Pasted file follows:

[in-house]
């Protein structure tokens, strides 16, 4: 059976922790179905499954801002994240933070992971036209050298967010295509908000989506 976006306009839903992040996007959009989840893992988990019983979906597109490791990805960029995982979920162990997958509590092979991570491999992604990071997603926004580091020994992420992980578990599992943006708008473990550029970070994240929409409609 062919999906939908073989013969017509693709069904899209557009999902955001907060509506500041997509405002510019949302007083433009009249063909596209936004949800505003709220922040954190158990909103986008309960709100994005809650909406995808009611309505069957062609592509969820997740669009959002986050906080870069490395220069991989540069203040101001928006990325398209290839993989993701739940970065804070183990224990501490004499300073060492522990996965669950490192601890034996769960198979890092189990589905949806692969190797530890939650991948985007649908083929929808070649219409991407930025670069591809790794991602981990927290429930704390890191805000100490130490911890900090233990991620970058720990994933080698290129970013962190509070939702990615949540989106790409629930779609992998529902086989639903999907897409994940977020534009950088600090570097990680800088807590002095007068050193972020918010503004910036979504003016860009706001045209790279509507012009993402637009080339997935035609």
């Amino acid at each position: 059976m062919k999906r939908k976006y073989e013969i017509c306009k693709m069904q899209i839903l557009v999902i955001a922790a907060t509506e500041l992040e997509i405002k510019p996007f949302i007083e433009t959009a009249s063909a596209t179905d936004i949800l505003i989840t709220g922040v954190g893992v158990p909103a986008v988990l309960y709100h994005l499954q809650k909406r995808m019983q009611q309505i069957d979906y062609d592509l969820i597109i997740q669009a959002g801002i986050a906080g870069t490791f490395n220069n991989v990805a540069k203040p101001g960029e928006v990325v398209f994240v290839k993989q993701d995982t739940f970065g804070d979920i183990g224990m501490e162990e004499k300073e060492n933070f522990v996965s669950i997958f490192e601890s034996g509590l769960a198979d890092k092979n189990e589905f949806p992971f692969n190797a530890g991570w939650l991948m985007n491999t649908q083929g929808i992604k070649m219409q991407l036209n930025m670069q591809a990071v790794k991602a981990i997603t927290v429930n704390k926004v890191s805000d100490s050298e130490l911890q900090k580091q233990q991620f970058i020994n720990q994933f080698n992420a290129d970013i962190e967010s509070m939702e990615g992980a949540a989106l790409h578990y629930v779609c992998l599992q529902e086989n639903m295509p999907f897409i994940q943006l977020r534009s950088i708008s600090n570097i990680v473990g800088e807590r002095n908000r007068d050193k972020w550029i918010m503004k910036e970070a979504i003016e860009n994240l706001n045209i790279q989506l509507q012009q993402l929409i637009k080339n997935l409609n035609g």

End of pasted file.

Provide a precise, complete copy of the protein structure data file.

[in-house]
């Protein structure tokens, strides 16, 4: 059976922790179905499954801002994240933070992971036209050298967010295509908000989506 976006306009839903992040996007959009989840893992988990019983979906597109490791990805960029995982979920162990997958509590092979991570491999992604990071997603926004580091020994992420992980578990599992943006708008473990550029970070994240929409409609 062919999906939908073989013969017509693709069904899209557009999902955001907060509506500041997509405002510019949302007083433009009249063909596209936004949800505003709220922040954190158990909103986008309960709100994005809650909406995808009611309505069957062609592509969820997740669009959002986050906080870069490395220069991989540069203040101001928006990325398209290839993989993701739940970065804070183990224990501490004499300073060492522990996965669950490192601890034996769960198979890092189990589905949806692969190797530890939650991948985007649908083929929808070649219409991407930025670069591809790794991602981990927290429930704390890191805000100490130490911890900090233990991620970058720990994933080698290129970013962190509070939702990615949540989106790409629930779609992998529902086989639903999907897409994940977020534009950088600090570097990680800088807590002095007068050193972020918010503004910036979504003016860009706001045209790279509507012009993402637009080339997935035609």
């Amino acid at each position: 059976m062919k999906r939908k976006y073989e013969i017509c306009k693709m069904q899209i839903l557009v999902i955001a922790a907060t509506e500041l992040e997509i405002k510019p996007f949302i007083e433009t959009a009249s063909a596209t179905d936004i949800l505003i989840t709220g922040v954190g893992v158990p909103a986008v988990l309960y709100h994005l499954q809650k909406r995808m019983q009611q309505i069957d979906y062609d592509l969820i597109i997740q669009a959002g801002i986050a906080g870069t490791f490395n220069n991989v990805a540069k203040p101001g960029e928006v990325v398209f994240v290839k993989q993701d995982t739940f970065g804070d979920i183990g224990m501490e162990e004499k300073e060492n933070f522990v996965s669950i997958f490192e601890s034996g509590l769960a198979d890092k092979n189990e589905f949806p992971f692969n190797a530890g991570w939650l991948m985007n491999t649908q083929g929808i992604k070649m219409q991407l036209n930025m670069q591809a990071v790794k991602a981990i997603t927290v429930n704390k926004v890191s805000d100490s050298e130490l911890q900090k580091q233990q991620f970058i020994n720990q994933f080698n992420a290129d970013i962190e967010s509070m939702e990615g992980a949540a989106l790409h578990y629930v779609c992998l599992q529902e086989n639903m295509p999907f897409i994940q943006l977020r534009s950088i708008s600090n570097i990680v473990g800088e807590r002095n908000r007068d050193k972020w550029i918010m503004k910036e970070a979504i003016e860009n994240l706001n045209i790279q989506l509507q012009q993402l929409i637009k080339n997935l409609n035609g």